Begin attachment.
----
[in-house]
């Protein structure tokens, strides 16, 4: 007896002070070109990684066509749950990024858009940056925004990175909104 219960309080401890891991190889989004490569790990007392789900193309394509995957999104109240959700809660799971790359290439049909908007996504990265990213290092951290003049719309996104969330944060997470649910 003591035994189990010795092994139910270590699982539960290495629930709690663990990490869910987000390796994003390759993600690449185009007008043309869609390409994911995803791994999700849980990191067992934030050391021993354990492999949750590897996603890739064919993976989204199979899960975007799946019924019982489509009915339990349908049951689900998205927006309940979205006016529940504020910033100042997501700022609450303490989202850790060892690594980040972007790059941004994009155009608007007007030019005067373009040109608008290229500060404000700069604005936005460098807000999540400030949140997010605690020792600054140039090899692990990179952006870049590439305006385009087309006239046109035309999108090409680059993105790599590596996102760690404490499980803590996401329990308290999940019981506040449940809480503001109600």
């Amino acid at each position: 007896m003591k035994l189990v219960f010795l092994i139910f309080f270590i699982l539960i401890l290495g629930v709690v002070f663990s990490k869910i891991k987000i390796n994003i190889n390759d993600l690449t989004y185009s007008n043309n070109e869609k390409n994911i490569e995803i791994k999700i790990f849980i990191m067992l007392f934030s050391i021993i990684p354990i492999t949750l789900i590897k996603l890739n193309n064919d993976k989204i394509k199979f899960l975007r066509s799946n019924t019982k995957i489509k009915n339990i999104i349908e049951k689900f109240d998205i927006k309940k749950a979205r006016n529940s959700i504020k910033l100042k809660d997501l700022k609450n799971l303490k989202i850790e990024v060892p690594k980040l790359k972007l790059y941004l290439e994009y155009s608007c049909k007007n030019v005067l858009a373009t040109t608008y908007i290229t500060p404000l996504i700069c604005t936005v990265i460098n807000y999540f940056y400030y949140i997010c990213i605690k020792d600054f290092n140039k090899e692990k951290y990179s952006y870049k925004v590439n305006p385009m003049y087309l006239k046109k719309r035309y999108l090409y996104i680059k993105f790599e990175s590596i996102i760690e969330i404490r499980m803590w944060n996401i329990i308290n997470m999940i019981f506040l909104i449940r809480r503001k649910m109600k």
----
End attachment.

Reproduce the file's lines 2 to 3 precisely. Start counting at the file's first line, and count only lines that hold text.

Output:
């Protein structure tokens, strides 16, 4: 007896002070070109990684066509749950990024858009940056925004990175909104 219960309080401890891991190889989004490569790990007392789900193309394509995957999104109240959700809660799971790359290439049909908007996504990265990213290092951290003049719309996104969330944060997470649910 003591035994189990010795092994139910270590699982539960290495629930709690663990990490869910987000390796994003390759993600690449185009007008043309869609390409994911995803791994999700849980990191067992934030050391021993354990492999949750590897996603890739064919993976989204199979899960975007799946019924019982489509009915339990349908049951689900998205927006309940979205006016529940504020910033100042997501700022609450303490989202850790060892690594980040972007790059941004994009155009608007007007030019005067373009040109608008290229500060404000700069604005936005460098807000999540400030949140997010605690020792600054140039090899692990990179952006870049590439305006385009087309006239046109035309999108090409680059993105790599590596996102760690404490499980803590996401329990308290999940019981506040449940809480503001109600």
């Amino acid at each position: 007896m003591k035994l189990v219960f010795l092994i139910f309080f270590i699982l539960i401890l290495g629930v709690v002070f663990s990490k869910i891991k987000i390796n994003i190889n390759d993600l690449t989004y185009s007008n043309n070109e869609k390409n994911i490569e995803i791994k999700i790990f849980i990191m067992l007392f934030s050391i021993i990684p354990i492999t949750l789900i590897k996603l890739n193309n064919d993976k989204i394509k199979f899960l975007r066509s799946n019924t019982k995957i489509k009915n339990i999104i349908e049951k689900f109240d998205i927006k309940k749950a979205r006016n529940s959700i504020k910033l100042k809660d997501l700022k609450n799971l303490k989202i850790e990024v060892p690594k980040l790359k972007l790059y941004l290439e994009y155009s608007c049909k007007n030019v005067l858009a373009t040109t608008y908007i290229t500060p404000l996504i700069c604005t936005v990265i460098n807000y999540f940056y400030y949140i997010c990213i605690k020792d600054f290092n140039k090899e692990k951290y990179s952006y870049k925004v590439n305006p385009m003049y087309l006239k046109k719309r035309y999108l090409y996104i680059k993105f790599e990175s590596i996102i760690e969330i404490r499980m803590w944060n996401i329990i308290n997470m999940i019981f506040l909104i449940r809480r503001k649910m109600k």